09 September 2015

Risk in cloud computing

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There is a risk involved in pretty much everything we do in life. For instance there is a risk that we might miss the train in the morning or a risk that we might trip over and fall while walking. Likewise in cloud computing there is a risk that our data might be hacked into if it is not safely secured and protected. This is part of the reason why APRA recently released an information paper titled Outsourcing Involving Shared Computer Services (Including Cloud) which provides guidance to the finance industry on how to best tackle security and risk concerns surrounding sensitive data such as customer details.

 APRA has highlighted the two most common types of risk, 'low risk' and 'heightened inherent risk". Low risk services includes shared facilities with each entity's IT assets located on separate hardware and shared infrastructure hosting data that is either "low criticality", desensitised or publicly available. Whereas heightened inherent risk includes exposure to un-trusted environments; the 'public cloud'; and arrangements where providers, the shared computing service or the specific usage has an "unproven track record".

Financial service providers such as banks used to be quite uncertain about transitioning to the cloud mainly due to security and risk concerns. Here are some of the potential implications if a risk management framework hasn’t been implemented effectively:

·         The cloud vendor might have an outage which will most likely reflect on your organisation’s reputation and image

·         Your data might be less safe when it is offshore making it more prone to hacking and other security concerns

·         A potential for theft and loss of customer data – this could be accidental or deliberate

·         And many more!

Mind you despite these risks, there are quite a lot of benefits of transitioning to the cloud as outlined by this article:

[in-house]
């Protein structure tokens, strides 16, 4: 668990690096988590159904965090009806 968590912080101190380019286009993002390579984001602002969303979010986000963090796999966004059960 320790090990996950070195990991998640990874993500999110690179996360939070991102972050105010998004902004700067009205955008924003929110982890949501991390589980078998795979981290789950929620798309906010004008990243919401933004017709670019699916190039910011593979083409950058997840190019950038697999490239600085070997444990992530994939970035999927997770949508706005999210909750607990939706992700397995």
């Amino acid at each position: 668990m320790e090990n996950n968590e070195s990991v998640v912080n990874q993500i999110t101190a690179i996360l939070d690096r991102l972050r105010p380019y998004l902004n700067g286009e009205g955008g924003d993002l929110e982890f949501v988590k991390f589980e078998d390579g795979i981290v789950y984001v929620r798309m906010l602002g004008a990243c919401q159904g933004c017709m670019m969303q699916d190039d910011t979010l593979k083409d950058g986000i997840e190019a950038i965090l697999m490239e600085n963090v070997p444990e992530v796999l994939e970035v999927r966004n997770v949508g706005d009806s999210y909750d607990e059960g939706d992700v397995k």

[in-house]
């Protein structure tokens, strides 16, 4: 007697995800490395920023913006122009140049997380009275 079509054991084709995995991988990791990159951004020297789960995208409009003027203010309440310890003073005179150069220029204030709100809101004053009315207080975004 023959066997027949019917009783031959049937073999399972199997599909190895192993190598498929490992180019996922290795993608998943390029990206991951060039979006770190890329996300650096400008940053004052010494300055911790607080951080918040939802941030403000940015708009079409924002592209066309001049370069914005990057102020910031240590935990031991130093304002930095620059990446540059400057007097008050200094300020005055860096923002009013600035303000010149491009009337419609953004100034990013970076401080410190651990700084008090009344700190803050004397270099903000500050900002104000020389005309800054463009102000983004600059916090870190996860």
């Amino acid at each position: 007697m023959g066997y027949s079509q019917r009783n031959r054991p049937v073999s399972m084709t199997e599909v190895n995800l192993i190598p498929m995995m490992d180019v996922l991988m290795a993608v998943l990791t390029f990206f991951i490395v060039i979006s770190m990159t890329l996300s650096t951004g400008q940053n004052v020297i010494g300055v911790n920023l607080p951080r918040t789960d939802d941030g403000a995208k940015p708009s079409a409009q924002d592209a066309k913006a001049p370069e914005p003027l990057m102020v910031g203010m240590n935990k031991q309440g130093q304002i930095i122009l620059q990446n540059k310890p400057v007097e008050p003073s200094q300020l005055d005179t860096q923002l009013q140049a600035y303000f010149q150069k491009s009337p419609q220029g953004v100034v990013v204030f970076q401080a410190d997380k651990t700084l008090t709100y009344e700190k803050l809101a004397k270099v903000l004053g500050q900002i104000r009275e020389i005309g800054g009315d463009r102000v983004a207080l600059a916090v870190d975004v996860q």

Reduced IT costs: The lack of physical hardware the need for expert staff – transitioning to the cloud is quite a bit cheaper in the long term 

Scalability: You have the freedom to scale up you IT systems or scale them down in accordance to demand

Business continuity: It is another method of protecting your data and allows access in an event of a crisis, natural disaster or a power outage

Collaboration efficiency: Allows your organisation to share and communicate more easily 

Flexibility of work practices: It allows your employees to access data even when they are not physically in the office

So as a financial providers thinking about transitioning to the cloud, here are a few things to consider as outlined by this article:

·         Privacy agreement and service level agreement: need to understand the responsibilities of the vendor, as well as your own responsibilities

·         Security and data protection: will be required to implement tight security measure to ensure that your data is safe

·         Location of data: need to be know where your data is stored and the laws around security and privacy in that country

·         Legislation and regulation: need to be aware of and understand the Australian legislative and regulatory requirements

There are things that we do to mitigate risk. For example making sure to wake up early so that we don’t miss the train or making sure that we aren’t running in heels. Likewise, I believe the recent release of APRA’s guidelines is simply a way to ensure that customer data safe and secure.
 
 
 
 
When Aranei was seven she truly believed she could one day train turtles in the Galapagos. Unfortunately she came to the realization that such a thing could never happen. A couple of years later, she decided to be a conference producer and has never looked back. The best part of her role is exploring different sectors and getting in-depth insights from thought leaders and well-experienced specialists from varying sectors.     
 

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